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Stage: theater, music, dance

April 01, 2004

Black musical tradition

As part of an extraordinary, two-day symposium going on this weekend - "The Golden Age: Garrett Jacobs Mansion, Mount Vernon Place and Baltimore, 1800-1930" - a lecture/performance will focus on the city's African-American musical heritage. This event, featuring Peabody Conservatory archivist Elizabeth Schaaf and jazz flutist Delandria Mills and her ensemble, promises an in-depth exploration of the black musicians who contributed to Baltimore's cultural life.

"When you say you're going to talk about the African-American musical tradition here, people think you're only going to talk about jazz," Schaaf says. "There certainly was a vibrant jazz scene here, but that's only part of the scene."

Schaaf's lecture will recall soprano Anne Brown, who created the role of Bess in Gershwin's Porgy and Bess; classically trained jazz pianist Ellis Larkins; jazz vocalist Ethel Ennis; the black musicians who played the classics with concert bands in the afternoon and jammed at Baltimore's jazz clubs at night; A. Jack Thomas one of the first African-Americans to lead an Army band; the inimitable entertainer Cab Calloway; and many more.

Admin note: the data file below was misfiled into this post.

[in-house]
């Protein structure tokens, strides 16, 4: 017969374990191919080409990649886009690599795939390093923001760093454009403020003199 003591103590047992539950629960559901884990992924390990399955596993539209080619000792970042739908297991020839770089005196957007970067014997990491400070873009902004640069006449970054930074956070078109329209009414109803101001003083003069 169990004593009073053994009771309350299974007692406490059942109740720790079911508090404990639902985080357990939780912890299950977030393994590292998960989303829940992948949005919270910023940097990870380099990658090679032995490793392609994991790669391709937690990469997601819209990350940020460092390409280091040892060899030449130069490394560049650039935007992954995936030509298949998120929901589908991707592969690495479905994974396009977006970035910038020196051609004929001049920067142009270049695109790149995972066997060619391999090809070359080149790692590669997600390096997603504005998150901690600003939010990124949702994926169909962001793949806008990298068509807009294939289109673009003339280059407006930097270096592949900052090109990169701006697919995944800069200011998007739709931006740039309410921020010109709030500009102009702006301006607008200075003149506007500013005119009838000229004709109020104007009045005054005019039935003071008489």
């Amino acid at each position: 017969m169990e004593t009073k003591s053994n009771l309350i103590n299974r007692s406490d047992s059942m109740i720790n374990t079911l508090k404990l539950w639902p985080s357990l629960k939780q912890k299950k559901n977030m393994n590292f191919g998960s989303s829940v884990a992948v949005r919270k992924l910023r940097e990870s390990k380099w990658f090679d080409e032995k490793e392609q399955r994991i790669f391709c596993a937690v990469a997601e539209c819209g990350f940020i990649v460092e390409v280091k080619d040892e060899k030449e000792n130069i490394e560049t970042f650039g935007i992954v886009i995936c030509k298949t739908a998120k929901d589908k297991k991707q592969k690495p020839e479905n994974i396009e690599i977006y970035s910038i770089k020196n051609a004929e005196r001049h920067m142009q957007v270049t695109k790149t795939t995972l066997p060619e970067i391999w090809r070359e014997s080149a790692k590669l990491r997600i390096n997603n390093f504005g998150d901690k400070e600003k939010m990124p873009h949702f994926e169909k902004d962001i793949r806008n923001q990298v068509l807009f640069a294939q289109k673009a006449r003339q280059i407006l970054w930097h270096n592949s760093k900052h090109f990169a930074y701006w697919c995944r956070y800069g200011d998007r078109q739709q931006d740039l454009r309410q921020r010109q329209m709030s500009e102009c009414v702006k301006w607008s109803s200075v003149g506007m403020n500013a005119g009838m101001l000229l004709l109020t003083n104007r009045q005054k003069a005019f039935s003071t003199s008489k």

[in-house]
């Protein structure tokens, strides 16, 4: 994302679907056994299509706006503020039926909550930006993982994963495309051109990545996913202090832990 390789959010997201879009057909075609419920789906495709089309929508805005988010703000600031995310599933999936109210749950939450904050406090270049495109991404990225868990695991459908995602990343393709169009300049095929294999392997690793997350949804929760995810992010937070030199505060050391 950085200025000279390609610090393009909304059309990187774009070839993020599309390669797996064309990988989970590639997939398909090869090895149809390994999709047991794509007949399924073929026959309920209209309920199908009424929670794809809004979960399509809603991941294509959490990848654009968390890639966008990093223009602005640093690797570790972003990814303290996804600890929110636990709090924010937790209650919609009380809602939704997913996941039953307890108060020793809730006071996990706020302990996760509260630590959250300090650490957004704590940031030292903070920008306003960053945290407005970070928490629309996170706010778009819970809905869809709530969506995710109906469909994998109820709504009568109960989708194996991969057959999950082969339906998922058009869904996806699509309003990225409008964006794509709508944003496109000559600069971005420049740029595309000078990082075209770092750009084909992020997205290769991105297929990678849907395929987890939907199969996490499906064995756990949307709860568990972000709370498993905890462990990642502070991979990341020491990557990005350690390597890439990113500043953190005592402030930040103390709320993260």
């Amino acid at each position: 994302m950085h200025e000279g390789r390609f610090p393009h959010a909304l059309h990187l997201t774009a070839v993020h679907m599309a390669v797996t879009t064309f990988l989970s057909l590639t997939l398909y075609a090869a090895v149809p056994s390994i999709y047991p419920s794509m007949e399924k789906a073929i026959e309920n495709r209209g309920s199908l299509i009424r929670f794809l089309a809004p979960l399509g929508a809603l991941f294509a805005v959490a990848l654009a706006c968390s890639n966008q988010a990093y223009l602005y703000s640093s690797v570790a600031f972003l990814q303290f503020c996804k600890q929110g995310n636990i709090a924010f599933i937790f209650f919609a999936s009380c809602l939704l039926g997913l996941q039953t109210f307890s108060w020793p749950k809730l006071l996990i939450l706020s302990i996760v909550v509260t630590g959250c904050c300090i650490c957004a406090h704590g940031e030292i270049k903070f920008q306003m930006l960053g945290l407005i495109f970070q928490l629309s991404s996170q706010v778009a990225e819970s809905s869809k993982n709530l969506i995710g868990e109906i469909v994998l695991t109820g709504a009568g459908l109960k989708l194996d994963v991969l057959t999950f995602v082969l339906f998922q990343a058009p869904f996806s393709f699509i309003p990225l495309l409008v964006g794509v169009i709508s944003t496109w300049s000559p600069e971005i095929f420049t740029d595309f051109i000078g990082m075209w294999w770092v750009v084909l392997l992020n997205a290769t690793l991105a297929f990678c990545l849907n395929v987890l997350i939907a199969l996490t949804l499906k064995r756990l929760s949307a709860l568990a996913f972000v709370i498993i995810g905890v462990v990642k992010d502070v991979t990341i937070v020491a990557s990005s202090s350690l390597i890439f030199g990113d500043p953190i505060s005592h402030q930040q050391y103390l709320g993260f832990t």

"The African American Musical Tradition in Baltimore" will be presented at 7:30 p.m. Saturday at the Eubie Blake National Jazz Institute, 847 N. Howard St. Tickets are $20. Call 410-433-0354.

- Tim Smith


Center Stage audiences will be treated to the first David Mamet play in the theater's 41-season history when Speed-the-Plow begins performances there tomorrow.

This scathing look at Hollywood is written by a playwright with enough Tinseltown experience to know whereof he writes. Among Mamet's screenwriting credits are: The Untouchables, Hoffa, Wag the Dog and the just-released Spartan, not to mention his screen adaptations of his own plays, such as Glengarry Glen Ross and Oleanna. Speed-the-Plow, however, which made its debut on Broadway in 1988, has yet to make it to the silver screen.

Directed by Daniel Fish, Center Stage's production stars Lindsay Campbell, David Chandler and Vincent Guastaferro.

Show times at Center Stage, 700 N. Calvert St., are 8 p.m. Tuesdays-Saturdays, 7:30 p.m. most Sundays; matinees at 2 p.m. most Saturdays and Sundays, through May 2. Tickets are $10-$55. For more information, call 410-332-0033.

- J. Wynn Rousuck

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